In a season of staff transition at the White House—a new chief of staff, rumors of a new press secretary, talk of adviser David Axelrod leaving—President Barack Obama may have today announced the most consequential personnel decision of the second half of his first term, even before that second half begins. Standing in the Rose Garden on Friday afternoon, the president issued the unsurprising announcement that National Security Adviser Jim Jones, a retired Marine general, will be departing and replaced by his deputy Tom Donilon, a long-time Democratic Washington insider. (Jones’ exit from Obamaland had long been expected, given that from the start he had not fit in well with the president’s crowd.)
On Obama’s to-do list, after fixing the economy (which may be beyond his control), the next big item in the coming year will be Afghanistan. While pouring more money and troops into the war, the president has vowed to start a drawdown in July 2011. And it’s no secret—ask Bob Woodward—that the US military is not eager to bug out next summer. The current strategy in Afghanistan is focused on counterinsurgency (COIN, in military-speak), which entails not only defeating the enemy in military terms but securing contested areas by developing civil order, providing security, and winning over the local populace. For plenty of reasons, it’s questionable how much success the United States can manage on all these fronts in a country dominated by tribal, ethnic, and regional rivalries and hindered by pervasive illiteracy, corruption, and poverty. Certainly, there’s serious doubt that any COIN strategy can be fully and successfully implemented by July.
Which means the US military at that point will likely not be eager to salute and initiate a withdrawal. Woodward’s recent book telegraphs the conflict to come. Obama is depicted as committed to at least beginning a disengagement in 10 months. The generals will be pressing for more time, more troops, and more wiggle room. A vigorous—shall we say—debate is likely to ensue. It will probably kick off with the administration’s scheduled year-end review of its Afghanistan/Pakistan policy, and it will involve all the power centers of the national security establishment: the Joint Chiefs, the civilian Pentagon leaders, the State Department, the vice president’s office. The fellow in charge of managing this all-important discussion will be the national security adviser. That’s his Job One—coordinating the crafting of national security policy.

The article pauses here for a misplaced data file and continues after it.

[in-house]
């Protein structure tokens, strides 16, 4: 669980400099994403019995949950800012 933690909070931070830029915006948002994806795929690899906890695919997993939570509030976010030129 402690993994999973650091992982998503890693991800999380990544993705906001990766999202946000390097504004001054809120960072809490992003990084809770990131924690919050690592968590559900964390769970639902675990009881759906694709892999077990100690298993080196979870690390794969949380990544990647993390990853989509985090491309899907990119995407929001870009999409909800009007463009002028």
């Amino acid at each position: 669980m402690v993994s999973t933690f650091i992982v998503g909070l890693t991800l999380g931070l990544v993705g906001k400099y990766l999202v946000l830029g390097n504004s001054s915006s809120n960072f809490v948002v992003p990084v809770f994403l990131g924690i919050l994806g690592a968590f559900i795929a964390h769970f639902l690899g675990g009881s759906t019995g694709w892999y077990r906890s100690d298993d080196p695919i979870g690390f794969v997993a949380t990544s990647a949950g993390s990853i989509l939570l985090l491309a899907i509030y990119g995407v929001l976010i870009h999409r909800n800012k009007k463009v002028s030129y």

For the first 21 months of his presidency, Obama has been able to keep the various national security players aboard and relatively united on Afghanistan. But the divisions are well-known. Vice President Joe Biden and his squad are not keen on COIN. (They have advocated a more narrowly targeted counterterrorism approach). And the generals wanted more troops than Obama OKed. But with Obama’s July deadline nearing, the internal conflicts will not easily be contained. The debate could get ugly, as the president is presented with the tough choice of staying or going (or something in between).
Donilon will be at the center of the policy and bureaucratic storm. In administrations past, the national security adviser has sometimes failed in this crucial role. The best example of that: Condoleezza Rice, who was unable to be an honest and effective broker between Colin Powell’s State Department and the alliance of Don Rumsfeld’s Pentagon and Dick Cheney’s vice presidential crew. In the weeks ahead, Donilon will have to make sure all that the players are in line and Obama receives the most accurate information necessary for rendering what will be one of the most significant decisions of his presidency.
How Obama handles the Afghanistan dilemma could well shape his presidency as he heads into the 2012 campaign season. And much of that could depend on how Donilon does his job.